How to seamlessly manage workflow in a notebook?
A few months ago, we worked on scaling notebooks as re-configurable cloud workflows, which is expected as an effective method for acquiring preliminary information early to investigate the potential seamless data-sharing platform. And I submitted our manuscript to the special issue of the Data Intelligence journal on Canonical Work ow Frameworks for Research (CWFR). Today, I will share the basic ideas and discuss the potential application scenarios in the CLARIFY project, especially for the data sharing scenario.
The basic idea of scaling notebooks as re-configurable cloud workflows is shown as the following conceptual model. It mainly consists of eight basic elements: 1) a user, 2) the local Jupyter environment (e.g., Jupyter Notebook) that the user is using, 3) the component containerizer (CC), 4) the experiment manager (EM), 5) the distributed work ow bus (DWB), 6) the remote infrastructure automator (RIA), 7) the catalog to contain distributed workflow building blocks, and 8) the dedicated remote infrastructure, As shown in the Fig. 1.
According to this design, a user can locally encapsulate arbitrarily specific code fragments in the Jupyter environment as reusable workflow building blocks via the first Jupyter extension module — component containerizer (CC) — to publish their blocks to the community (e.g., DockerHub). The metadata of these blocks will firstly be added into the catalog, and other users can access it by credentials (i.e., the process of ①②③). Besides, the user is able to (re)construct his or her workflow logic via the second Jupyter extension module — experiment manager (EM)– to create workflow specifications (i.e., the process of ④⑤⑥). The workflow specification files (e.g., CWL format) could be further applied for workflow planning&scheduling. Users can submit their requests (incl., workflow specification, expected deadline, and total cost for workflow execution) to the third Jupyter extension module — distributed work ow bus (DWB), which will closely work with the fourth Jupyter extension — remote infrastructure automator (RIA) — to automatically deploy and execute the re-configurable workflows on dedicated remote infrastructures (i.e., the process of ⑦⑧⑨⑩). Currently, we are using Docker, Kubernetes (a.k.a., k8s), and Argo workflow engine for the real workflow deployment and execution. In the future, we will continuously make progress in such a model and develop more functional modules for potential applications.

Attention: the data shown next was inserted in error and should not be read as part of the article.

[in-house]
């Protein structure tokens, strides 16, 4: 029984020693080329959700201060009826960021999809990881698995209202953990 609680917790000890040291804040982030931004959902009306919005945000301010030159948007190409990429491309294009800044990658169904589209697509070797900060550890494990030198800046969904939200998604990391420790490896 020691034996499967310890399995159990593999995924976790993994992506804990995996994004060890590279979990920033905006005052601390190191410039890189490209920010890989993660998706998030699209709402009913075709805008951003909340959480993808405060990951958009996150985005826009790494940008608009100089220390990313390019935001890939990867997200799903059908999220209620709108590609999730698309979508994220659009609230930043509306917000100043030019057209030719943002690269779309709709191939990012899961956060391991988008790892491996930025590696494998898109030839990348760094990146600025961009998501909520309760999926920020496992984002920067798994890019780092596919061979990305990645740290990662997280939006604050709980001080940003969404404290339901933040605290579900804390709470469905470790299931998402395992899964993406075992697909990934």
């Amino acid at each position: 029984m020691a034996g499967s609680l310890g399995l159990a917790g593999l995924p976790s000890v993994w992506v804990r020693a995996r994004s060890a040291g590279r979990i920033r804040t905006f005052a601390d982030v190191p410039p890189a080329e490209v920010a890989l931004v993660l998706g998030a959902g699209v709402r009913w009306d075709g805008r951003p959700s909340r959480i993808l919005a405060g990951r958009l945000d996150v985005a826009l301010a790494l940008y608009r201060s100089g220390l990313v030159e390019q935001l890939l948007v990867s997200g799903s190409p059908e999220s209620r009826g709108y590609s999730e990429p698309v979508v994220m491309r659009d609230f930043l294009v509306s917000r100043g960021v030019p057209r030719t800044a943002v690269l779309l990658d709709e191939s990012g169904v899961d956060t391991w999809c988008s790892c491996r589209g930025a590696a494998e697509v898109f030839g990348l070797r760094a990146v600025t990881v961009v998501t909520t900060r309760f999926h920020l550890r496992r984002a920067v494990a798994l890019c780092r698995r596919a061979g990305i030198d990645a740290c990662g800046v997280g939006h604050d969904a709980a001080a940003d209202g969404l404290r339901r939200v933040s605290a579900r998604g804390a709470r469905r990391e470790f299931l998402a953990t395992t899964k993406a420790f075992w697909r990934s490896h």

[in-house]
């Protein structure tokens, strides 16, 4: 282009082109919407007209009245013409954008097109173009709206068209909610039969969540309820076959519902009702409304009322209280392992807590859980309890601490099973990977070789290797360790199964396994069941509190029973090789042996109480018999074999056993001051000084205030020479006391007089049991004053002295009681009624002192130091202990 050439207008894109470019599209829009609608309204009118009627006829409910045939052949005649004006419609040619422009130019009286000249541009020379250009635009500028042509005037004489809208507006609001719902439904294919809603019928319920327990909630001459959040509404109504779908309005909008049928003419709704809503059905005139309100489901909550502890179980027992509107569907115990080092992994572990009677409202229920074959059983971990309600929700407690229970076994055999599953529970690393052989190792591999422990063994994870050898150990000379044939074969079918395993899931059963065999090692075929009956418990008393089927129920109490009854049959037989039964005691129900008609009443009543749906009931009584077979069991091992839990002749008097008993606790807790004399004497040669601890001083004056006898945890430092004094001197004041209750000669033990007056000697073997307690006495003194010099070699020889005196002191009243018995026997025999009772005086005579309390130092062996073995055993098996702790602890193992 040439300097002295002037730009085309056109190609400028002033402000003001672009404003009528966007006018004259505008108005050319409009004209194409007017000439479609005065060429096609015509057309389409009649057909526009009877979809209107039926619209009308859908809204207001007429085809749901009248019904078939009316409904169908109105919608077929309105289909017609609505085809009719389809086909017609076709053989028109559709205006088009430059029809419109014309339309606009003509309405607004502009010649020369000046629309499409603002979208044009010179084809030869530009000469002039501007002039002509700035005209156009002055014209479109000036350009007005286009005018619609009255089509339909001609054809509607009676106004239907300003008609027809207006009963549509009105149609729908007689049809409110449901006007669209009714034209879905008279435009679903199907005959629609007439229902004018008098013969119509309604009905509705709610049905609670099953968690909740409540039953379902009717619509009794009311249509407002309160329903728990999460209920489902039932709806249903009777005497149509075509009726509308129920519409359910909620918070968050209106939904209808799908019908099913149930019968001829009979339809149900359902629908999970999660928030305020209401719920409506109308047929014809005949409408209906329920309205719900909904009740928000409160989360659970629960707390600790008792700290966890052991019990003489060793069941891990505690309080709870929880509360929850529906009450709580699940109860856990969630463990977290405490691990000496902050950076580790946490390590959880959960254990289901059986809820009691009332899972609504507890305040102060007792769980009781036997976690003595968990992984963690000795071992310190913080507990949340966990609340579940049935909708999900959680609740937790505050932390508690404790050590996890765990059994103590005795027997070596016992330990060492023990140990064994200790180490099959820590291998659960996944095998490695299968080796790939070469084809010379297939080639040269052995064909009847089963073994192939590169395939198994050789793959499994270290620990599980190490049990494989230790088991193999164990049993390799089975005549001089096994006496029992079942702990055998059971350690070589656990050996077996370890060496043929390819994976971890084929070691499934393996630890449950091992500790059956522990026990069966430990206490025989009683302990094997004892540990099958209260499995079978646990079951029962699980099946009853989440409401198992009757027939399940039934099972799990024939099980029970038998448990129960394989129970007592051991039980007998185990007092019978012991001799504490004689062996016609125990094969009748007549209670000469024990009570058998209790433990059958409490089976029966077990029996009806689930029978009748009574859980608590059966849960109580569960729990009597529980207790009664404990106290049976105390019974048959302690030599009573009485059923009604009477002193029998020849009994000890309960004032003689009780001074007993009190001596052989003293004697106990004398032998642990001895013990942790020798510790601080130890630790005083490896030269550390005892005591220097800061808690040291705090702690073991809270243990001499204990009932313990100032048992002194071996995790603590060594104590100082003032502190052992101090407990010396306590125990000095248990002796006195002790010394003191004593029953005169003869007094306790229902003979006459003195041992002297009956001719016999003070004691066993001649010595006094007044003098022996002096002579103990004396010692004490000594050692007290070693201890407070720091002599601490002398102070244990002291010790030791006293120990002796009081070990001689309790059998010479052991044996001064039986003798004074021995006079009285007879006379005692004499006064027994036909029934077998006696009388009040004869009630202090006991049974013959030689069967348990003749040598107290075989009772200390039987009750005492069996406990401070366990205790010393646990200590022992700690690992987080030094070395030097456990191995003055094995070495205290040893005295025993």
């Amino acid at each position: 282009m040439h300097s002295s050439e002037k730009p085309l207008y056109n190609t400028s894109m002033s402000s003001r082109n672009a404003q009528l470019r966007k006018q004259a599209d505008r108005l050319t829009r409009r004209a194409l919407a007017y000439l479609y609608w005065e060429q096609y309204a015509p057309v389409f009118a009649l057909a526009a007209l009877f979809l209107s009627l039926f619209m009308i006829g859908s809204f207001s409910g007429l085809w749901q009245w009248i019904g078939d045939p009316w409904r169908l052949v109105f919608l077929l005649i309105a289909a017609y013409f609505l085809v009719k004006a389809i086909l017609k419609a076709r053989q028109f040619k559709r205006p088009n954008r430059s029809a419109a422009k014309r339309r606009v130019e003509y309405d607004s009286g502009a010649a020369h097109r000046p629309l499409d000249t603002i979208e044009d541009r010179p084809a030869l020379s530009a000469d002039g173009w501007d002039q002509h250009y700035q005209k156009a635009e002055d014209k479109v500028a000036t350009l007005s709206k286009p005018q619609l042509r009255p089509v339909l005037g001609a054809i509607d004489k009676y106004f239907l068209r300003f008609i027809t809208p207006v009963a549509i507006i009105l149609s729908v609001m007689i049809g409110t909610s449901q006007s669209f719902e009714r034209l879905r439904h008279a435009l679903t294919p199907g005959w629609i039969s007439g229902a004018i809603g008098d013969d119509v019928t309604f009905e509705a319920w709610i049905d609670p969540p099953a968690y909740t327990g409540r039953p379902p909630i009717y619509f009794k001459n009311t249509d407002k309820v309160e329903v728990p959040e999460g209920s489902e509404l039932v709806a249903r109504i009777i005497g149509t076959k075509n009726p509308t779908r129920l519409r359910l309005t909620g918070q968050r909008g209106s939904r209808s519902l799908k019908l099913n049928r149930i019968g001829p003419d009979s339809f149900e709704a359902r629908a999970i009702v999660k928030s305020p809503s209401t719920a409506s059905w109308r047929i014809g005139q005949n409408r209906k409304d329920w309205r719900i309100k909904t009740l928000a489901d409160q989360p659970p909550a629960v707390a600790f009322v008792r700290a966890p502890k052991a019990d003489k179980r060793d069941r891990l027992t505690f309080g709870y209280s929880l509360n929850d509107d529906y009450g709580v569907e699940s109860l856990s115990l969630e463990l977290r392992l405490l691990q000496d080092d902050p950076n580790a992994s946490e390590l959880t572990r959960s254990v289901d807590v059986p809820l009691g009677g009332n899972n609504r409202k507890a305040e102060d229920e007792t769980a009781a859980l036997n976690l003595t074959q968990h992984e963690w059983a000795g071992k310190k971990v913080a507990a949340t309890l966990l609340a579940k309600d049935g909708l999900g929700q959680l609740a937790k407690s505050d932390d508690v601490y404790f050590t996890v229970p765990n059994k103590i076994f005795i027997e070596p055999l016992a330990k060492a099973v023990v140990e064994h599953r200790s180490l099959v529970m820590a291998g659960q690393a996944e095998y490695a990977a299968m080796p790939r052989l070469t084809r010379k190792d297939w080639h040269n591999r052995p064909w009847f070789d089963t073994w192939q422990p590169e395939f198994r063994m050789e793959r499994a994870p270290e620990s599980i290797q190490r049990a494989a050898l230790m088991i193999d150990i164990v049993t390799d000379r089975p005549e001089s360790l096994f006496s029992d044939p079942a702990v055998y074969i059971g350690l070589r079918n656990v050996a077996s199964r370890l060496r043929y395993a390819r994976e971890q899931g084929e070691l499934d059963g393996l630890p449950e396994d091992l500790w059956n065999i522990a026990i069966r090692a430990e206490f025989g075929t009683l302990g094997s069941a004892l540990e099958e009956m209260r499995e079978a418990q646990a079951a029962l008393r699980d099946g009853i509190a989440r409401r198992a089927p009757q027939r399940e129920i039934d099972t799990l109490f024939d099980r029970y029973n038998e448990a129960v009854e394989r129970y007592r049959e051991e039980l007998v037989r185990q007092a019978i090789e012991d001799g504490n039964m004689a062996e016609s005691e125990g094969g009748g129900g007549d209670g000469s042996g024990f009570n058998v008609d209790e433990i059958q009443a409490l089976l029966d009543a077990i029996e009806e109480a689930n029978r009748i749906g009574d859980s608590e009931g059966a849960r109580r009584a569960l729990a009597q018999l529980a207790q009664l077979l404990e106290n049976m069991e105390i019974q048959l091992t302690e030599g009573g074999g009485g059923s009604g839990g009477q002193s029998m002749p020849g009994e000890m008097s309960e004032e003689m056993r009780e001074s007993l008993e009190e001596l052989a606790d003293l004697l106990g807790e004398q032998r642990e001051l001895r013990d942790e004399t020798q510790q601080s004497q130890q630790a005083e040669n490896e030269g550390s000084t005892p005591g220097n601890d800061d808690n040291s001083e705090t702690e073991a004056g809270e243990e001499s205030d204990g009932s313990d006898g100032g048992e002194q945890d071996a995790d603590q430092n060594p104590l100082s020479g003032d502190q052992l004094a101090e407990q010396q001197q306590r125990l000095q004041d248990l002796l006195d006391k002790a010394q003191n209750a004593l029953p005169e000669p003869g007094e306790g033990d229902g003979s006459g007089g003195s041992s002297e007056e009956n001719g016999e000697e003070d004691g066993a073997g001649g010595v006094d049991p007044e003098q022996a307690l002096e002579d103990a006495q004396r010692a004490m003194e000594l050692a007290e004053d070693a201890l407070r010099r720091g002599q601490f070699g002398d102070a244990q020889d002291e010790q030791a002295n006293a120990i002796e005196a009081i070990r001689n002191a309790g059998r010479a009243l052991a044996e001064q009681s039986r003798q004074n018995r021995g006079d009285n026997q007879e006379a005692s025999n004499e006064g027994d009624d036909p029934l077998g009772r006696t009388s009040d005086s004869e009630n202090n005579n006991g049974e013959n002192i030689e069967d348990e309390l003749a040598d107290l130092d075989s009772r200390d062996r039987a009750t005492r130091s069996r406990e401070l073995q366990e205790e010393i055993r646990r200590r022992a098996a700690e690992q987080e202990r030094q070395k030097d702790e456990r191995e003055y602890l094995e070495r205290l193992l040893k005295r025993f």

Fig 1. The overview of the conceptual model.
Imagine such a scenario. The users are researchers from different hospitals and individual research institutes using Jupyter notebook locally to prototype their experiments. For instance, the algorithms or datasets such as machine learning-based models are encapsulated as reusable work ow building blocks and as different services shared among different trusted entities (via CC). Researchers can collaborate on conducting large-scale experiments via composing distributed workflows using the reusable workflow building blocks and the datasets at different scales (via EM). For the sake of better work ow performance and scalability, users request dedicated remote infrastructures to automatically deploy and execute these composed workflows (via DWB and RIA). Furthermore, we would like to integrate some modules for privacy-sensitive workflow management, mainly focusing on privacy-aware workflow scheduling. At present, the decentralized file system, such as IPFS, is a protocol and peer-to-peer (p2p) network for storing and sharing data in a distributed file system. How to make it available in our conceptual model and be used for data sharing will be our next step.
The above application scenarios will be further developed, and we will continue with the research topics on seamless data sharing and decentralized workflow management on software-defined infrastructures.
(Amazing! I completed the first half marathon in Amsterdam, the Netherlands, 17 Oct, 2021)
Yuandou Wang – ESR2